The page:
It was easy to run a profitable outfit when the Chinese economy was booming. Double-digit GDP growth, combined with strong demand for cheap Chinese exports fueled a tidal wave of successful startups. Investors shoveled tremendous amounts of capital into these young companies, but many were more concerned with “getting into China” than with investing in a particular company. As a result, many companies that would not have been financed during low-growth periods were given a shot.

Then came the downturn. Exports plunged, and thousands of Chinese manufacturing plants were shuttered. China’s economic slowdown has made headlines across the world, but in the long-term, is it really such a bad thing?

The combination of China’s phenomenal growth and an abundance of capital meant that inefficient companies were allowed to grow. The recent round of business closures could serve as a sort of forest fire that clears the dead wood out of the Chinese market. The companies that survive must be more efficient, and will accordingly gain market share, and serve their customers in a more efficient manner.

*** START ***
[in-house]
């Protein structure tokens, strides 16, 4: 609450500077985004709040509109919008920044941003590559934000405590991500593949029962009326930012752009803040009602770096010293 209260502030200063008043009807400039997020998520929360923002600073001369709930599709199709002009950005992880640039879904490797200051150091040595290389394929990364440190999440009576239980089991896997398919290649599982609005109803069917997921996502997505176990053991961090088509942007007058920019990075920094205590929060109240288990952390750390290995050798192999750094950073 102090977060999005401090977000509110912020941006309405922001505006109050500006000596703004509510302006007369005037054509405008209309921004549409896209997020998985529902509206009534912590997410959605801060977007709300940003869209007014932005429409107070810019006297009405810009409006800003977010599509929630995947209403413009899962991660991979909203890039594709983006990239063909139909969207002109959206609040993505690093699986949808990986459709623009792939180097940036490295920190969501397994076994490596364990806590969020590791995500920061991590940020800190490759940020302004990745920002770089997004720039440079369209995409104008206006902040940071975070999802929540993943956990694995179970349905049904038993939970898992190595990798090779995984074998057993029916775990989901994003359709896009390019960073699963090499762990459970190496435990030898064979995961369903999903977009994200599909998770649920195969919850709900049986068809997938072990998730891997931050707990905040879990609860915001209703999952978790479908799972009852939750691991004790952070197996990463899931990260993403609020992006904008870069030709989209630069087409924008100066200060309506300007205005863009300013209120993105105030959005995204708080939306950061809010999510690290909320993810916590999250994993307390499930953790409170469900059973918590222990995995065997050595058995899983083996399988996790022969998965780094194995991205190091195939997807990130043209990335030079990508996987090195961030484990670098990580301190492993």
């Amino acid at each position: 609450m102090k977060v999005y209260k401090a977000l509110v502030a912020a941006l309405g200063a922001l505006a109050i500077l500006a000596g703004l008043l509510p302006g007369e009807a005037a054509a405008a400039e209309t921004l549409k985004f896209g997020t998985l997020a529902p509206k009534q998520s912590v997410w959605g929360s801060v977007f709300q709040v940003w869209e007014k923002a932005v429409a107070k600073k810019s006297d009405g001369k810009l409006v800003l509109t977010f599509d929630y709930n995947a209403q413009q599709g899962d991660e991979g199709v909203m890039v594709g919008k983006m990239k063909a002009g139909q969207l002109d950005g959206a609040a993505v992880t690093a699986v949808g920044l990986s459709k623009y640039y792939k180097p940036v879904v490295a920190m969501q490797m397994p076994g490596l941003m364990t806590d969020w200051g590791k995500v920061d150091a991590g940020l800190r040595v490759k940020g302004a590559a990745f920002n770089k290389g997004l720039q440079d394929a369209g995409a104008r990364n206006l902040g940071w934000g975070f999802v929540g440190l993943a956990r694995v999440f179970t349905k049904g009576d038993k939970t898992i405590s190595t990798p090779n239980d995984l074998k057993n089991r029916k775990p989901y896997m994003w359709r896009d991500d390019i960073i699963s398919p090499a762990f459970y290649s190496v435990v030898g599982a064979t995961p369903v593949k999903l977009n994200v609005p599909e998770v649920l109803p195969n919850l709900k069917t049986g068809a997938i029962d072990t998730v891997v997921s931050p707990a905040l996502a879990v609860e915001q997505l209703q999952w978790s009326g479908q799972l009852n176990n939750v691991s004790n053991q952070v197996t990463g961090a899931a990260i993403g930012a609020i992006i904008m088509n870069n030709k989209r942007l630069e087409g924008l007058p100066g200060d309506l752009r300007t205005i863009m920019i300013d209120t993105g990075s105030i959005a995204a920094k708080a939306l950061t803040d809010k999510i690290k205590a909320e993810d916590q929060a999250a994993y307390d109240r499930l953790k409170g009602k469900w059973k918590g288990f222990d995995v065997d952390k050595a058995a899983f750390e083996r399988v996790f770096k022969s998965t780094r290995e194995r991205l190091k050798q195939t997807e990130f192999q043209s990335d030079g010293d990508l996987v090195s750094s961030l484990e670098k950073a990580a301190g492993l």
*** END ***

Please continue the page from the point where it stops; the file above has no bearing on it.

To be sure, the slowdown in growth is creating a very real and very difficult situation for the Chinese economy. But there will be a recovery, and wouldn’t it be best to have stronger, leaner companies leading this recovery? In the long-term, these growing pains may be just what the Middle Kingdom needs to emerge as a stronger, leaner, economic superpower.

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